With the aim of empowering tenants, Hàbitat3 guarantees them support (directly or through the social organisation in which they participate) and engages them in community work. With the pandemic, they saw an increase in the emotional needs of the people cared for and, in response, offered them intensive support services, both by telephone and in person. They have also worked on providing digital access to families to be able to be operate in the digital world (carry out aid procedures, job search, being connected…) and have advised tenants with contract renewals. In addition, they have an employment and housing support programme.

Hàbitat3’s work is based on a very close collaboration with both social organisations and the various public authorities. For example, with Barcelona City Council they have launched various projects, such
as rehabilitating empty flats that later become rented, or managing tourist flats that are not being used during the pandemic. They also collaborate with the Catalan Housing Agency, which has provided them with housing.

Close work with the administration is also key in the “Primer La Llar” project, owned by Barcelona City Council and managed by Suara and Sant Pere Claver (UTE). Framed in the Housing First model, it offers direct access to stable housing for an individual, at which point a process of personal recovery, autonomy and social inclusion begins. People receive the support and accompaniment of a multidisciplinary team, formed by the socio-educational support team in close coordination with the expert team in community psychiatry ESMES (Homeless Mental Health Team). The service is intended for people in a situation of long-term homelessness (more than 1 year) and with mental health and substance misuse problems. The person is the centre of attention and decides how, where and when to be supported. There is no predefined length of stay in the project, which depends on and adapts to the needs of the person.

During the pandemic, both face-to-face support was guaranteed, especially to the most vulnerable people, and telematic help used, with access and support in the use of the necessary technological tools (smartphones, Internet, voice assistants, etc.) to guarantee access to virtual care. Both have been key in ensuring the wellbeing of the people: the telematic contact has managed to offer value to the service, while the face-to-face contact has guaranteed support services (such as health, access to food, etc.), and all the necessary procedures (for example, obtaining a digital identity certificate, medical reports that allowed people with mental health problems to walk down the street despite lockdown, etc.) Suara’s support service estimates that having safe and adequate housing has allowed people to follow lockdown restrictions and thus make it easier for none of them to become infected with COVID-19.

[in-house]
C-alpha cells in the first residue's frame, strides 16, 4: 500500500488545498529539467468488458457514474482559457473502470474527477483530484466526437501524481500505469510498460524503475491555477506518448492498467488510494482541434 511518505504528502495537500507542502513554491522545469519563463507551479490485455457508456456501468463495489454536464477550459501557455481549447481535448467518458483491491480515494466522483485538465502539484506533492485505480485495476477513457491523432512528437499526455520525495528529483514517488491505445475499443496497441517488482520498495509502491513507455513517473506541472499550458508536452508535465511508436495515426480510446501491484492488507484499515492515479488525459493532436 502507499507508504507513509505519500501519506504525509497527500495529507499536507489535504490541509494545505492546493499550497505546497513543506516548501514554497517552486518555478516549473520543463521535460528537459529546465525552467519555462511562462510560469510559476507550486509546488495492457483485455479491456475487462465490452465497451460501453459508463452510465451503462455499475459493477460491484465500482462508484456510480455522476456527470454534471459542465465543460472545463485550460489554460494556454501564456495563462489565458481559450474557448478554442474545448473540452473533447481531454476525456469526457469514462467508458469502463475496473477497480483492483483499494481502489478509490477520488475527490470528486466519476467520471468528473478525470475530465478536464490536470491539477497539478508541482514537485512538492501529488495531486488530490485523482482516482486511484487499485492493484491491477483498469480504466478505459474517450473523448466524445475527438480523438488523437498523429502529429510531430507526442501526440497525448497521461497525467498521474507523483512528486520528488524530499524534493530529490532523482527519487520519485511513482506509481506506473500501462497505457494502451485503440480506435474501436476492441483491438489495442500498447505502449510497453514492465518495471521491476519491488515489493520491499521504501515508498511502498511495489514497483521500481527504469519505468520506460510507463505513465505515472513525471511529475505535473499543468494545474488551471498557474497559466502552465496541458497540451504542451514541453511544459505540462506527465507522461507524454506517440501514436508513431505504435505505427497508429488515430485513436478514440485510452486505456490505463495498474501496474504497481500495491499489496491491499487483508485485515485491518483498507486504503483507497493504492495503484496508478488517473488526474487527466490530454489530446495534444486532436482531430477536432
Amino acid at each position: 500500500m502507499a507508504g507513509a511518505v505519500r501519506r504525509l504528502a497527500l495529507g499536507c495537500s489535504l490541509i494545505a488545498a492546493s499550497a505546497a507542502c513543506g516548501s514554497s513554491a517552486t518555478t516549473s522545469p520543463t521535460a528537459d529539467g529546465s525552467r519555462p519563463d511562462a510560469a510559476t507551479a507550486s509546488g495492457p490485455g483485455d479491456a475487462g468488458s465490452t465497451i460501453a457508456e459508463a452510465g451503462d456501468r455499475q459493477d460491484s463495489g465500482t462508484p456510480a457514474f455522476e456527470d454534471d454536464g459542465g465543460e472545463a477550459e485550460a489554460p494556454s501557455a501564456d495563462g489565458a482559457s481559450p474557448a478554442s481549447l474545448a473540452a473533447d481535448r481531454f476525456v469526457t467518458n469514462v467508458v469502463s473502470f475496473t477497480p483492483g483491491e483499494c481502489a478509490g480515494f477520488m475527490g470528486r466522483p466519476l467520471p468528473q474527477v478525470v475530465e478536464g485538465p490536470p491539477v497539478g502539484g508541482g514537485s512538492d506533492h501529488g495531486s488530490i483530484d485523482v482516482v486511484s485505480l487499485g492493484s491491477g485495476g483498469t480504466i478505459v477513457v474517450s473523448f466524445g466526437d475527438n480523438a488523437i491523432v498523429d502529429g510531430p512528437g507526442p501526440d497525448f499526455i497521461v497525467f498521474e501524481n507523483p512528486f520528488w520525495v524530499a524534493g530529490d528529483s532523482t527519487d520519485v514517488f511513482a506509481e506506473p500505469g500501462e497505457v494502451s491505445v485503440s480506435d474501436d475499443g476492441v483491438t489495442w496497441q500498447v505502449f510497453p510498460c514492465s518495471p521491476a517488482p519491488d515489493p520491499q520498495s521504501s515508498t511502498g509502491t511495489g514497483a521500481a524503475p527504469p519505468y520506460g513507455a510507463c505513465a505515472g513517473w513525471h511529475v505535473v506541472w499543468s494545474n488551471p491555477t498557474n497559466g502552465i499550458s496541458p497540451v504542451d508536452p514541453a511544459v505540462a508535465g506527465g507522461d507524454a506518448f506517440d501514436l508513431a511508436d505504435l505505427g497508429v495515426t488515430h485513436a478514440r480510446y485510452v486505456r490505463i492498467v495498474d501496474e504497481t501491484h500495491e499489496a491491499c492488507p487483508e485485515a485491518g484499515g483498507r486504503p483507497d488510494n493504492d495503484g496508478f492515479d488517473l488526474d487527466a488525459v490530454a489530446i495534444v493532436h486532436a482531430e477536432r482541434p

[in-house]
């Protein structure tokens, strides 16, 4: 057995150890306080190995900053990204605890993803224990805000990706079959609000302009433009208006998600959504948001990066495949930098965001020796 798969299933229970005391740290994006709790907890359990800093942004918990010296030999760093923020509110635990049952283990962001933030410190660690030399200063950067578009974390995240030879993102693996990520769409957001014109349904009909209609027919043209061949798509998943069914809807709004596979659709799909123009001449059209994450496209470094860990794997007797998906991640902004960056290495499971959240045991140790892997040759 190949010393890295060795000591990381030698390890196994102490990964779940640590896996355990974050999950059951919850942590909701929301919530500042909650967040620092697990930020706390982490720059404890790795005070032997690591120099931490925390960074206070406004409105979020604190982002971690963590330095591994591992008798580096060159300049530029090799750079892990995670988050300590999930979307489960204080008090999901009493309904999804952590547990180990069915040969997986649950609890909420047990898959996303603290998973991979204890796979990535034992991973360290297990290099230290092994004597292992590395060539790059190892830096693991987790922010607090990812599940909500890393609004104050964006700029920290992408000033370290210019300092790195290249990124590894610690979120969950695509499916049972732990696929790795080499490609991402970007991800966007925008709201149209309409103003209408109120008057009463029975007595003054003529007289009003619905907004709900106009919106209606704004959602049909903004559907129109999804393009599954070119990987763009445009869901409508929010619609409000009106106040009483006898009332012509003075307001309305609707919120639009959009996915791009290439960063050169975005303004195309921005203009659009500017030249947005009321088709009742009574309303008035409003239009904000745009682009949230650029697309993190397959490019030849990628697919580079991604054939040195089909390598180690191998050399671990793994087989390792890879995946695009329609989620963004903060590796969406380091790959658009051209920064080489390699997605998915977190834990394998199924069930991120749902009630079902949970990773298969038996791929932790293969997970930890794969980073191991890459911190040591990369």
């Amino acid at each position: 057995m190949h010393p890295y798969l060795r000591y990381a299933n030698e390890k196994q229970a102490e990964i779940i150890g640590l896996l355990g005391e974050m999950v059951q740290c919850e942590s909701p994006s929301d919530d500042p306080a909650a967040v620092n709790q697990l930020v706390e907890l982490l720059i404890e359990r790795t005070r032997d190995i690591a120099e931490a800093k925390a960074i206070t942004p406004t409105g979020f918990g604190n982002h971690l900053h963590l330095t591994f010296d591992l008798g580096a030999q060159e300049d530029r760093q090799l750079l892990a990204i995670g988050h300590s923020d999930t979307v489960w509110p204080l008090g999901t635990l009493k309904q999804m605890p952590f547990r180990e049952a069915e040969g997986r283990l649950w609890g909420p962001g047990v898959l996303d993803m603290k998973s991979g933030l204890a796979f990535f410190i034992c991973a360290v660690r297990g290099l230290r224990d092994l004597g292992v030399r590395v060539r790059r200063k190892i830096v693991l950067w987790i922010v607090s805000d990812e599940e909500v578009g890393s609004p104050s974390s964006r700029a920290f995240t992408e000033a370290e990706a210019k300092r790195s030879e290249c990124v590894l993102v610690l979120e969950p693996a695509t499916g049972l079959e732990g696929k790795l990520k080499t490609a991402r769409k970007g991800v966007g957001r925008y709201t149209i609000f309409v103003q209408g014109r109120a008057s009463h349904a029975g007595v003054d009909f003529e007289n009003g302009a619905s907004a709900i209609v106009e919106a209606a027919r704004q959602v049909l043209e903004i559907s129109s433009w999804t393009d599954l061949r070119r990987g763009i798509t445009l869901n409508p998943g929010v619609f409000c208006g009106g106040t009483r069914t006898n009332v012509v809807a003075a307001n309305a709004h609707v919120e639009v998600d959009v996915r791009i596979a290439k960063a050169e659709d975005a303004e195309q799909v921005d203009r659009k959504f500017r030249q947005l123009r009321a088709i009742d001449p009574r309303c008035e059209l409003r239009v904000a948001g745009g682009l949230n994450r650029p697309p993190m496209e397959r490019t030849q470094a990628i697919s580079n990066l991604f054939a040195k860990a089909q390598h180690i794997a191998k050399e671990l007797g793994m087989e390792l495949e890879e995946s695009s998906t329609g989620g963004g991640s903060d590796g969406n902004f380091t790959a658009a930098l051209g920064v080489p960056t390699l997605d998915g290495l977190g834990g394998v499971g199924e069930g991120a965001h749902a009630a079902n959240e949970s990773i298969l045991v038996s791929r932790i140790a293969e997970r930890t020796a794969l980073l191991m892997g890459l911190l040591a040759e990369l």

It is a statement with which all the participating organisations agree. The pandemic has made more visible what they have been saying for so long: the importance of everyone having decent housing. In addition, all of them are committed to the importance of focusing support and attention on the needs and demands of the people served: the services and projects are adapted to them in their methodology, timing and processes.

In this context, in order to respond to all these elements, in the pandemic and beyond, everyone involved believes that the public-private collaboration of all the organisations is key: administrations, departments, public services and social entities. Joint work and public-private investment make it possible to offer quality services and scale them, key aspects to give structural answers to homelessness, involving all the existing players in holistic strategies.